To my surprise, Trayak showed that virgin paperboard had a lower carbon footprint than recycled options (a fact that runs counter to almost all other research available on this topic). When talking with Trayak about this discrepancy, they noted that there isn’t enough data on many types of recycled paper substrates. When not enough data is available, the algorithm uses default assumptions that are based on “industry average paper, woodfree, uncoated.” Anytime a default assumption is being used for a recycled paper type, the output isn’t going to be accurate. Trayak was wonderful to work with on this issue and discrepancy and has since given me more detail on the recycled paper types for which they have substrate-specific data and the recycled paper types where the system defaults to a broader average.
Then, I ran a similar analysis using Sphera software and again, found that the virgin paperboard options had a lower carbon footprint than recycled alternatives. After some pushing, I was able to learn the following from them: For recycled paper, a certain amount of external fossil energy is required, therefore causing upstream CO2 emissions. On the contrary, the virign paper production process is of course energy intensive, but the energy is – in modern plants - produced by incinerating the waste wood on-site. So, modern integrated paper plants, do not only produce their own energy, they also export surplus energy. That energy is regarded as CO2-neutral, because only the amount of carbon is released which was fixed before during tree growth. This raises many red flags! This article does a great job describing this in more detail.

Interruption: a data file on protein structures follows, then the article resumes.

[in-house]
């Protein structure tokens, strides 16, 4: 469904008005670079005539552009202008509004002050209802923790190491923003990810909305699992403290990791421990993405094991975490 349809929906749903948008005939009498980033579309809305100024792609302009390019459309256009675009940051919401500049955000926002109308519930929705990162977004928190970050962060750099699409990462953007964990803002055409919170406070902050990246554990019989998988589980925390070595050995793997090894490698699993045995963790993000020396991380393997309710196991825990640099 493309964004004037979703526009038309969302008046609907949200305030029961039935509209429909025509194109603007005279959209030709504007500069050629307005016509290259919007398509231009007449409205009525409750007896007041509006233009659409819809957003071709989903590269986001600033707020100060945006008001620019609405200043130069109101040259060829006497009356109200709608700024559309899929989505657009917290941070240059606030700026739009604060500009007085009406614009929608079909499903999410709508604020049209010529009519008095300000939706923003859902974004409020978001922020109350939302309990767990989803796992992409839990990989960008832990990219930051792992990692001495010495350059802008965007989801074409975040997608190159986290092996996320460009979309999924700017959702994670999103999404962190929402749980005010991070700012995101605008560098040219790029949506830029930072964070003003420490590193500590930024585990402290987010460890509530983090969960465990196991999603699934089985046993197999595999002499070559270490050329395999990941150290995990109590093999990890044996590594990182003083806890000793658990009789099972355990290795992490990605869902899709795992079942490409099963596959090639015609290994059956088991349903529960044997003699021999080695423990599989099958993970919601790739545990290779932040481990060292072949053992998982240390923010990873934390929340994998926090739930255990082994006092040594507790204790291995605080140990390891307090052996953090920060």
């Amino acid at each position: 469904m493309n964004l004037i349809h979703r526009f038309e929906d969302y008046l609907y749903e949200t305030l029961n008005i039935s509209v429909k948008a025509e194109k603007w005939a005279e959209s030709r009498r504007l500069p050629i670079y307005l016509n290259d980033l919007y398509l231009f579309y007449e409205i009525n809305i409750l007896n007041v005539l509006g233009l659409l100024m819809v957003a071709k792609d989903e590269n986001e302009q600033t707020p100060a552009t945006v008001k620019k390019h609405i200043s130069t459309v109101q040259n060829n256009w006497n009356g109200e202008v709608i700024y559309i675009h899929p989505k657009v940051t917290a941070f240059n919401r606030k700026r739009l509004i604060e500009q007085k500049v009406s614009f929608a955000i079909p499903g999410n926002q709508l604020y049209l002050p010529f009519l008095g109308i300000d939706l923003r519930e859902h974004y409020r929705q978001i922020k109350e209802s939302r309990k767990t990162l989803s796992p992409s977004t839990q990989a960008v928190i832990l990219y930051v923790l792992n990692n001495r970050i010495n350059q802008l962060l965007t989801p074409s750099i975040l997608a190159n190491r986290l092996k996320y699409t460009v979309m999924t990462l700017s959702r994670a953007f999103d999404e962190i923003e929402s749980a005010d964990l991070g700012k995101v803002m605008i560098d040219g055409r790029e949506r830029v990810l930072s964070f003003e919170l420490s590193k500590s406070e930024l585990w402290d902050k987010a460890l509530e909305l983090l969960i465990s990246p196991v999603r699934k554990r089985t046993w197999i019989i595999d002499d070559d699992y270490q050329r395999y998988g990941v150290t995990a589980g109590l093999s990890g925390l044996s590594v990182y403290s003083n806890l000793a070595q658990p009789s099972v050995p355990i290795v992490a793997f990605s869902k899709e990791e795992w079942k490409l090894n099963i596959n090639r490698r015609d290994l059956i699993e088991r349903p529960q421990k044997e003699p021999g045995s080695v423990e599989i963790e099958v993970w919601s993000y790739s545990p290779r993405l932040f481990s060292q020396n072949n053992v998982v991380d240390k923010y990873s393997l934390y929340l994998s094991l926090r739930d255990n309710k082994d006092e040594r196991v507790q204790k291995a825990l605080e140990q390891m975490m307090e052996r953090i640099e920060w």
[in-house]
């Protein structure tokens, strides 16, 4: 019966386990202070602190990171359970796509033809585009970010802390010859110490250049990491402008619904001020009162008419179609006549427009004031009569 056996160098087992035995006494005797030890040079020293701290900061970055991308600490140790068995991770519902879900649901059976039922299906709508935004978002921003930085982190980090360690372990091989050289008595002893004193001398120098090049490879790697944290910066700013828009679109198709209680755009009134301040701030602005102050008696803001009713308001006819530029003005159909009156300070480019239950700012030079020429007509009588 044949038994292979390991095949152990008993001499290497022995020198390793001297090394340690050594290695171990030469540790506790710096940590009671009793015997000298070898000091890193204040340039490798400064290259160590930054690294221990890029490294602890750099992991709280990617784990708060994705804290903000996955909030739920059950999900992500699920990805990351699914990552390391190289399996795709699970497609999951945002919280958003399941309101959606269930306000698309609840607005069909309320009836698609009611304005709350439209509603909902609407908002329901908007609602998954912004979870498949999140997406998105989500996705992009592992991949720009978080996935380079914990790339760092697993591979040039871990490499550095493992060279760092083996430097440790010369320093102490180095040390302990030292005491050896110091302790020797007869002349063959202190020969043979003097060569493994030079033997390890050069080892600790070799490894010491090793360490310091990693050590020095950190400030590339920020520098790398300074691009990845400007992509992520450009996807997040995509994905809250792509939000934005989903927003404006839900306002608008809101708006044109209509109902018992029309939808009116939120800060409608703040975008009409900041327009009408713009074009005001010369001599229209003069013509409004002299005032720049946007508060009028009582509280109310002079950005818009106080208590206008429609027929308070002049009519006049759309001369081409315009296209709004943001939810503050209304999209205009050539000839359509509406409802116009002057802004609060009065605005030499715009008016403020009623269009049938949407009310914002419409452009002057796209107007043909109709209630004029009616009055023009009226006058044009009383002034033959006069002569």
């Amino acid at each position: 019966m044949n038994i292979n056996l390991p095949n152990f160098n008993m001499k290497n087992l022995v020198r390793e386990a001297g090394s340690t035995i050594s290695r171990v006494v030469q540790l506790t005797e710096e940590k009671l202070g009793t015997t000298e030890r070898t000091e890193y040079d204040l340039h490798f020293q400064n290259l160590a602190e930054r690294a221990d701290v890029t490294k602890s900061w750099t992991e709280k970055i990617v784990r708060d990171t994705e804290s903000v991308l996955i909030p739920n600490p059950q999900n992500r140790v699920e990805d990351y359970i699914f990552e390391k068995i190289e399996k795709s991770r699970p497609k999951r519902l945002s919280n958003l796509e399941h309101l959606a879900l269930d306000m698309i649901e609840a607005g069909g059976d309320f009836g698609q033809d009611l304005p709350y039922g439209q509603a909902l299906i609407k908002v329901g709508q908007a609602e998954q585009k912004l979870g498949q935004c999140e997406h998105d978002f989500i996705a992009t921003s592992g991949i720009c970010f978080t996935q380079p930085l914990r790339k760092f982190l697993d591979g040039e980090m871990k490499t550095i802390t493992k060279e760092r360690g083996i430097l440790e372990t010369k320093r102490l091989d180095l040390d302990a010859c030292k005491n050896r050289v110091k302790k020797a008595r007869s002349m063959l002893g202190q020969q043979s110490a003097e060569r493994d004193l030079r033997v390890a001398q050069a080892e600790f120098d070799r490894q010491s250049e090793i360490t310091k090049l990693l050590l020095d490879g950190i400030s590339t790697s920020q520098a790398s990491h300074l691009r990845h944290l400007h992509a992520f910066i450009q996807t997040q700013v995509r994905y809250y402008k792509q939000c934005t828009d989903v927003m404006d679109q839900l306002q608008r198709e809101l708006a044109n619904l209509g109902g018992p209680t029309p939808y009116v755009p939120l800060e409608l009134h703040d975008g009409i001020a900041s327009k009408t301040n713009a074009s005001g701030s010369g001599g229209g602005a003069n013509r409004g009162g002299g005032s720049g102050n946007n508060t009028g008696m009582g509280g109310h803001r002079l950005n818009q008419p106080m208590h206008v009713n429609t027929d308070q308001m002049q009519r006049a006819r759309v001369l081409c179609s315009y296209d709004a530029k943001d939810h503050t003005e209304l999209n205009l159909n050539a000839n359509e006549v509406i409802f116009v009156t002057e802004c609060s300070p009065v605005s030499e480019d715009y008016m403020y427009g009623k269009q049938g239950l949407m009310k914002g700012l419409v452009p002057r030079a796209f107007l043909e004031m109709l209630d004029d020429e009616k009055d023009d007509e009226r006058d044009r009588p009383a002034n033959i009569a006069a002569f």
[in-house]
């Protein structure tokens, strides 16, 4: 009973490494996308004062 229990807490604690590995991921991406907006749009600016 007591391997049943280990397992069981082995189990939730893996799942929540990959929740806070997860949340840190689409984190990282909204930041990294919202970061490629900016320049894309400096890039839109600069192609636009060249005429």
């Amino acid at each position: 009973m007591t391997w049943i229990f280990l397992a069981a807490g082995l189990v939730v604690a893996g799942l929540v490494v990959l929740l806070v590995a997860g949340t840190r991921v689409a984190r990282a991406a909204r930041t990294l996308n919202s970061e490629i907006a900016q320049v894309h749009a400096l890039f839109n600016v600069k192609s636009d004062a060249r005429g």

This suggests that Sphera software is treating the wood chips as a waste product, and is not concerned with the origins or carbon emissions that were released when the tree was cut down. While this may be a valid assumption, it is a severe limitation of LCA software that these details aren’t made clear when data is first outputted (and that it requires so much pushing and negotiation to get access to this information).
Not factoring in some critical environmental issues: The analytical focus of an LCA and the system boundaries that are in place mean that key issues aren’t factored in. For example, when considering renewable inputs into materials (such as wood, bagasse, corn or sugarcane), the analysis does not factor in the impact of land use conversion (and the resulting impact of land conversion on carbon emissions and biodiversity loss).
For certain inputs, such as corn or sugarcane, this can be a major oversight as the conversion of rainforest and natural prairieland into farmland has had a dramatic and destructive impact on carbon emissions and biodiversity loss.